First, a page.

Going was sloooow. Just after a long straight section past the open section we knew we weren’t getting out that day and bivied. Climbed up a side drainage and slept on flat, soft sand for that night. Not much wood to burn, never mind we had no lighter, but we kept warm enough to not shiver.

Next morning it was back at it! More potholes. After more potholes. After yet more potholes. Oh my god why do they not end!?! I am only a fan of potholes when they are brim full and I can jump in and walk or flop out. These were bone–dry or knee–to–waist deep. God it was exhausting! And they keep getting bigger.

And, then, the belly drop. Crap! That is big. The crux of the canyon, a pothole ≈ 40′ diameter by 50′ deep measuring from the water level up. Many dirty words, a few bad thoughts, and then we see it. This is especially where I want to hug and kiss the pioneering party. Especially as for the lead it is an unprotected job. It was a bypass route. Chimney up 20′ to the first of a series of hook holes, then 10–15′ of aid climbing on talons and etriers to skinny unprotected ledges 10′ below and 10′ beside a glowingly beautiful bolt and hanger. Penalty points are high to move to it but it is not a hard move for those used to climbing. And me not being a practiced climber I found it nerve wracking, but once the move was made (w/ some ‘shits’ and ‘****s’ thrown in for good measure) it felt solid. Now clip in! *Whew.* Once clipped in, descend and traverse to another glowingly beautiful bolt and hanger ≈ 20′ over and 10′ below. Then a little pendulum action to swing over to the far lip. Yay! Then ferry the rest over. Or slowly peck hook holes and etrier out from the bottom.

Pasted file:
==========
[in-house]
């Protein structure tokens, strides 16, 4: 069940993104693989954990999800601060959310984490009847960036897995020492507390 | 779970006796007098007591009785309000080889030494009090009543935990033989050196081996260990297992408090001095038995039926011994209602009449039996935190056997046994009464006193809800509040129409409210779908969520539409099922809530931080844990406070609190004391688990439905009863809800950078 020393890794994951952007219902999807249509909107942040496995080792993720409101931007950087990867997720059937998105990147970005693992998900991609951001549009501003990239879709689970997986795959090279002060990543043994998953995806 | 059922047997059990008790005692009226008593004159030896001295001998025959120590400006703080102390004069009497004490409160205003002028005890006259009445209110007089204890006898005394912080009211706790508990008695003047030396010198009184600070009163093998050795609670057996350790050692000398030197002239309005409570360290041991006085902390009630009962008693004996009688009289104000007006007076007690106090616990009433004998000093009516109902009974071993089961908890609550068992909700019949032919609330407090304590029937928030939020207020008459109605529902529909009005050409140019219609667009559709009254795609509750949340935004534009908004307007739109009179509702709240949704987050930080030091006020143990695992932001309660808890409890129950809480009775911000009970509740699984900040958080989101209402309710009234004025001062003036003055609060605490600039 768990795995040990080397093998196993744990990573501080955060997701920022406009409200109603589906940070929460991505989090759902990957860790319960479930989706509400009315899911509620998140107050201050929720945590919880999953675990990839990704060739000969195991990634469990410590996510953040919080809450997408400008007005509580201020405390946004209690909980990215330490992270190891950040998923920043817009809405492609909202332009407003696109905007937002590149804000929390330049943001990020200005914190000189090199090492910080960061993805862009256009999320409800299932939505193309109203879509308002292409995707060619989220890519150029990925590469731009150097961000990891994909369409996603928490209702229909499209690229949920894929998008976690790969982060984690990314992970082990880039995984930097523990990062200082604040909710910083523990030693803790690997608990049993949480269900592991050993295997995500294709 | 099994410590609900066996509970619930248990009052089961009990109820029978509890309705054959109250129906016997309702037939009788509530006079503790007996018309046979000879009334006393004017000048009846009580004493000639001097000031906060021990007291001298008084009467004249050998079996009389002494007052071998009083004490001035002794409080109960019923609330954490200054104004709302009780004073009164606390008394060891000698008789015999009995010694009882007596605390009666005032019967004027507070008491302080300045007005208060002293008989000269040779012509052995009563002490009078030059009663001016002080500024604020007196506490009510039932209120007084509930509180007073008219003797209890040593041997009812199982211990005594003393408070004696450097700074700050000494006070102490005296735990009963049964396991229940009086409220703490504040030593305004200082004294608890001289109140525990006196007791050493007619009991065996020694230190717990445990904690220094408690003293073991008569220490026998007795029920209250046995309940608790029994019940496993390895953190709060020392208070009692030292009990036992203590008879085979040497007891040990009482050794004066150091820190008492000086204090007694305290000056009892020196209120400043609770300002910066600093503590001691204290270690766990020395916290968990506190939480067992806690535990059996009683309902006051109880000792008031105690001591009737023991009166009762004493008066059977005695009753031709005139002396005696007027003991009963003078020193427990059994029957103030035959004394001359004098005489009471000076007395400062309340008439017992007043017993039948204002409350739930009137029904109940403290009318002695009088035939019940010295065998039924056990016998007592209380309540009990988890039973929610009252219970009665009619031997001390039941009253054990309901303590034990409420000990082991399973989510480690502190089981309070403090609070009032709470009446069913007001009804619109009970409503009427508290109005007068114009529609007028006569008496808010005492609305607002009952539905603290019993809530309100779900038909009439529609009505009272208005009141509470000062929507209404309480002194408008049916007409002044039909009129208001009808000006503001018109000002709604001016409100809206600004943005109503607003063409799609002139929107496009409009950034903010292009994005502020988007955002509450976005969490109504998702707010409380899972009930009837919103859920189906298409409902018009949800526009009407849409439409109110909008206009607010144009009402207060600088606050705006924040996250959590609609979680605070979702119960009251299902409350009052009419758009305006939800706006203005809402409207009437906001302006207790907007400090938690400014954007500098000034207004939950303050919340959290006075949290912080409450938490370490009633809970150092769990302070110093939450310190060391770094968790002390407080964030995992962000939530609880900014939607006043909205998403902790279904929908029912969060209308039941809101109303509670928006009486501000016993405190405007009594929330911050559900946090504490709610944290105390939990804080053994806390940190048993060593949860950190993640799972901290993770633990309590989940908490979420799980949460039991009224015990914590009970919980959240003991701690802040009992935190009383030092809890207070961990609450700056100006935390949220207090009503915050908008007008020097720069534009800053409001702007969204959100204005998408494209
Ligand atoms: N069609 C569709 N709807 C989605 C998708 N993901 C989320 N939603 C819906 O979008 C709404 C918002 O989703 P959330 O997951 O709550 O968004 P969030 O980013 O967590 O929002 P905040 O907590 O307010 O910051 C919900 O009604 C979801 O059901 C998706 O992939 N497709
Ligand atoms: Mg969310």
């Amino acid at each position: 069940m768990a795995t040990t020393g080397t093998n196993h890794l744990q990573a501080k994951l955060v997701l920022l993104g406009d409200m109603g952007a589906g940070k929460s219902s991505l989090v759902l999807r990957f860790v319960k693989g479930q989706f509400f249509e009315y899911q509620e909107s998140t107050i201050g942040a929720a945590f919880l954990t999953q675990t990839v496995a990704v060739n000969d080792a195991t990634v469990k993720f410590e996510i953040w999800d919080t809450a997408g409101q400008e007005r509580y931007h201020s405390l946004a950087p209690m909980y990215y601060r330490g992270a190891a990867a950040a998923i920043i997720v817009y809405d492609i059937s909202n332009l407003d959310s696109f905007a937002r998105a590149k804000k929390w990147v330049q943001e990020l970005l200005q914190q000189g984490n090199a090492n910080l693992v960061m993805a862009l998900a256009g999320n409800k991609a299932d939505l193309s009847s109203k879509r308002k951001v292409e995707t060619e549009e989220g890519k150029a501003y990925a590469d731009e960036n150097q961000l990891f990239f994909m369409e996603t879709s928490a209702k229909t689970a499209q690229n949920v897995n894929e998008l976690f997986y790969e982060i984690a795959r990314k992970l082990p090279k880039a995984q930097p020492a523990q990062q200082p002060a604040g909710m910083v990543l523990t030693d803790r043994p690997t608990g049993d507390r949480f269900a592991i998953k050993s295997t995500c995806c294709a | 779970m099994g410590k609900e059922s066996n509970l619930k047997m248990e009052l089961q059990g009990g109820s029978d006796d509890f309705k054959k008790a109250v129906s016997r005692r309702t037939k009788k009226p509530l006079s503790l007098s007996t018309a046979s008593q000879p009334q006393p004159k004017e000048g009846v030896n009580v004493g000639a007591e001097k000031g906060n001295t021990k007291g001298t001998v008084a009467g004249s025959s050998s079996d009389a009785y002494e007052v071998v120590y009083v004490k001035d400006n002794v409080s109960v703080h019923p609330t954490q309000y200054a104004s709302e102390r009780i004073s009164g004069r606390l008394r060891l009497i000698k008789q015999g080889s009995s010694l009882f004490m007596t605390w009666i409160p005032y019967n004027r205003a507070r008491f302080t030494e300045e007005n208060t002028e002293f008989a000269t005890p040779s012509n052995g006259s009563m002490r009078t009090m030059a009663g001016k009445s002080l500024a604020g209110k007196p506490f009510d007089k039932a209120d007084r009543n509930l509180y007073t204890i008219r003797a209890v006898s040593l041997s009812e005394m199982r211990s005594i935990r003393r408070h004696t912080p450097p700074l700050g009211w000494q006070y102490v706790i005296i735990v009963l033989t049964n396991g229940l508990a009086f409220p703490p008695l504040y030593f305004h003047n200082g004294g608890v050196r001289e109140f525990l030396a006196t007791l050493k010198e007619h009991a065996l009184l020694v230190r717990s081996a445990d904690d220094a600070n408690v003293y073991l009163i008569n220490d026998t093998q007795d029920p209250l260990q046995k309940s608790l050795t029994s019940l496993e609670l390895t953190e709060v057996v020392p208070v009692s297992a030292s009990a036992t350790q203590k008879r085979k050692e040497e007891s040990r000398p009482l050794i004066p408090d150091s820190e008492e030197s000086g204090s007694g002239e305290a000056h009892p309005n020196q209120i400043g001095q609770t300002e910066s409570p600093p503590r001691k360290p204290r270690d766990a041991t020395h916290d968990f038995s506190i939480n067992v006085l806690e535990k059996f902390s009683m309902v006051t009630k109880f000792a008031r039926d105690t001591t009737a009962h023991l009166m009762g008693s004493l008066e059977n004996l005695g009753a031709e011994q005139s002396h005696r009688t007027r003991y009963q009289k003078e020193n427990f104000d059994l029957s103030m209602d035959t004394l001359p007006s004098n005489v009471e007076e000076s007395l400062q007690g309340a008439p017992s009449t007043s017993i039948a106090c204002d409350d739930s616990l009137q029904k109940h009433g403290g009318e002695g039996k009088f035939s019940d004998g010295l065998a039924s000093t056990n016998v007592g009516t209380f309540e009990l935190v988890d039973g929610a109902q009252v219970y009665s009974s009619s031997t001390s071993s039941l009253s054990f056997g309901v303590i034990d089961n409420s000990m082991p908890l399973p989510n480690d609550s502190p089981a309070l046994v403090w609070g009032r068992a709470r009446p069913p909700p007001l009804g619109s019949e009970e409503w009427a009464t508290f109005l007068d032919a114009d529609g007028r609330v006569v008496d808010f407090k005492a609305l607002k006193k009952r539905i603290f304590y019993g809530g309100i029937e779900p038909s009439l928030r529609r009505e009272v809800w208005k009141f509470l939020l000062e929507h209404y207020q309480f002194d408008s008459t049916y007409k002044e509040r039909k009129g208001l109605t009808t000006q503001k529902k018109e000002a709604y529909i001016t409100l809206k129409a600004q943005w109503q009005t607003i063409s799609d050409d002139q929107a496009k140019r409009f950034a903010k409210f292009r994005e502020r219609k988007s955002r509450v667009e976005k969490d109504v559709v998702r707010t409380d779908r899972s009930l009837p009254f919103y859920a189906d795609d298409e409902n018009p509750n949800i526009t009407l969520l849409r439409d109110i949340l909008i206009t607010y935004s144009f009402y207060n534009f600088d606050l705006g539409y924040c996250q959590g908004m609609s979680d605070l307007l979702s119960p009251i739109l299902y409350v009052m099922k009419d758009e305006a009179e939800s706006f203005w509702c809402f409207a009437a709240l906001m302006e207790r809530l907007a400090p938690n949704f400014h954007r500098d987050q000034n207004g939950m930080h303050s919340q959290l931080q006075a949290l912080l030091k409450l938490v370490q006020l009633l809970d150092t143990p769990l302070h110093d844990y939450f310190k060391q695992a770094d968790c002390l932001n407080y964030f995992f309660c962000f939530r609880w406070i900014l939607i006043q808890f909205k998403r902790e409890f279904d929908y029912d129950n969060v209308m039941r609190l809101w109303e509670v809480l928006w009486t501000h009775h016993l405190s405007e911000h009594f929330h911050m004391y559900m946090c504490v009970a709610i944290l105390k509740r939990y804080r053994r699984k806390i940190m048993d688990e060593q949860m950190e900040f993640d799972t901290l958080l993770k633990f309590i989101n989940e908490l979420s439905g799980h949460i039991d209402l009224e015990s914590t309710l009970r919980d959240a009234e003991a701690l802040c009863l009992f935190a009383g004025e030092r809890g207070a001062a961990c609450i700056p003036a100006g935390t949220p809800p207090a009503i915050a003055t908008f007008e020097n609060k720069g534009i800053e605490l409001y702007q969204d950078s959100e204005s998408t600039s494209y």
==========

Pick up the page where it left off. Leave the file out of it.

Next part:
After that it was just more big, exhausting, but very manageable potholes. Until ... Yep. ANOTHER belly drop. Not near as big though. A very skinny pothole, ≈ 20′ deep, 10′ diameter but with a nasty overhanging far lip. A potshot may have worked here as well—conditions looked favorable, I believe, but overhanging. But here there is an easy to gain bypass rap up on a ledge above. After that more of the same until we see ... trees! O’ glorious trees! We’ve reached the nasty bushwhack out. A 20′ skinny curving chute bought us to the final bolt for a 100′ drop to the bottom. O’ sweet liberty!